More than a million workers will be getting paid sick leave soon after New Jersey’s legislature has passed a bill, which Gov. Phil Murphy has said he supports. That makes New Jersey the tenth state to require paid sick leave, and the second to do so in 2018, but New Jersey’s path to this point has been especially tough. Republican former Gov. Chris Christie kept a statewide sick leave bill from becoming law even as 13 cities and towns, including some of the state’s largest, passed their own local laws. Now:
The legislation, variations of which have been making its way through the Statehouse for years, would allow private-sector workers to accrue one hour of earned sick leave for every 30 hours worked.
They can use that time to care for themselves or a family member who is ill, to attend school conferences or meetings, or to recover from domestic violence.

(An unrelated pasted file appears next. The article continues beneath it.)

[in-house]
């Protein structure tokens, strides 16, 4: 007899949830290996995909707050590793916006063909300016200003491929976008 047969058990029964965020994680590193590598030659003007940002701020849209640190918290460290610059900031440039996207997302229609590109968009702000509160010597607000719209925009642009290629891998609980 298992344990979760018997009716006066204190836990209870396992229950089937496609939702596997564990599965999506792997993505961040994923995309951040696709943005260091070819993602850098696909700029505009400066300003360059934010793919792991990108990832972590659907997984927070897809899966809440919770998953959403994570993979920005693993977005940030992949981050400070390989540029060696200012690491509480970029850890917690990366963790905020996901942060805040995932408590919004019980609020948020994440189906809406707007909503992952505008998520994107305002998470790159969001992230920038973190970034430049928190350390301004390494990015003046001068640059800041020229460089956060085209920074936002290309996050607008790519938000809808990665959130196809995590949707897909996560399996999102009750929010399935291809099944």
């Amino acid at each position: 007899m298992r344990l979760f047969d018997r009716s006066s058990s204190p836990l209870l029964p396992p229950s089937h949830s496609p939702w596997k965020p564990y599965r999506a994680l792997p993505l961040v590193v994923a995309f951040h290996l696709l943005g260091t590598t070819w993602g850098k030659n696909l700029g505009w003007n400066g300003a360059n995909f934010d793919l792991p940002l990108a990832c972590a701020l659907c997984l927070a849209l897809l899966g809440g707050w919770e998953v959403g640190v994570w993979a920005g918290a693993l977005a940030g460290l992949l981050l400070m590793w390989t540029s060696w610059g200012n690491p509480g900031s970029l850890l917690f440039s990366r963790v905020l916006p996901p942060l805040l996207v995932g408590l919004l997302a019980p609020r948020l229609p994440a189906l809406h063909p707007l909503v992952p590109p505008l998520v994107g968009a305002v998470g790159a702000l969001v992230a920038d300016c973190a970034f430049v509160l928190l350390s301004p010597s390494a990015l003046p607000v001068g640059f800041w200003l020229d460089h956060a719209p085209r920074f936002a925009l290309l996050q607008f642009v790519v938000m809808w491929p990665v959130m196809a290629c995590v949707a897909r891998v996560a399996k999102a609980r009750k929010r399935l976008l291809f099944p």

Family Values @ Work co-directors Ellen Bravo and Wendy Chun-Hoon noted in a statement that, in addition to the domestic violence provisions, the law “includes the most inclusive definition of family, mirroring America’s families. Those in LGBTQ relationships, people who care for grandparents, aunts, uncles and loved ones outside of the nuclear family model, can heed doctors’ orders and take the time they need to care for their chosen family.”
Republicans continue to stand in the way of the United States joining the overwhelming majority of other countries in requiring some form of paid sick leave.
This blog was published at DailyKos on April 13, 2018. Reprinted with permission.
About the Author: Laura Clawson is labor editor at Daily Kos.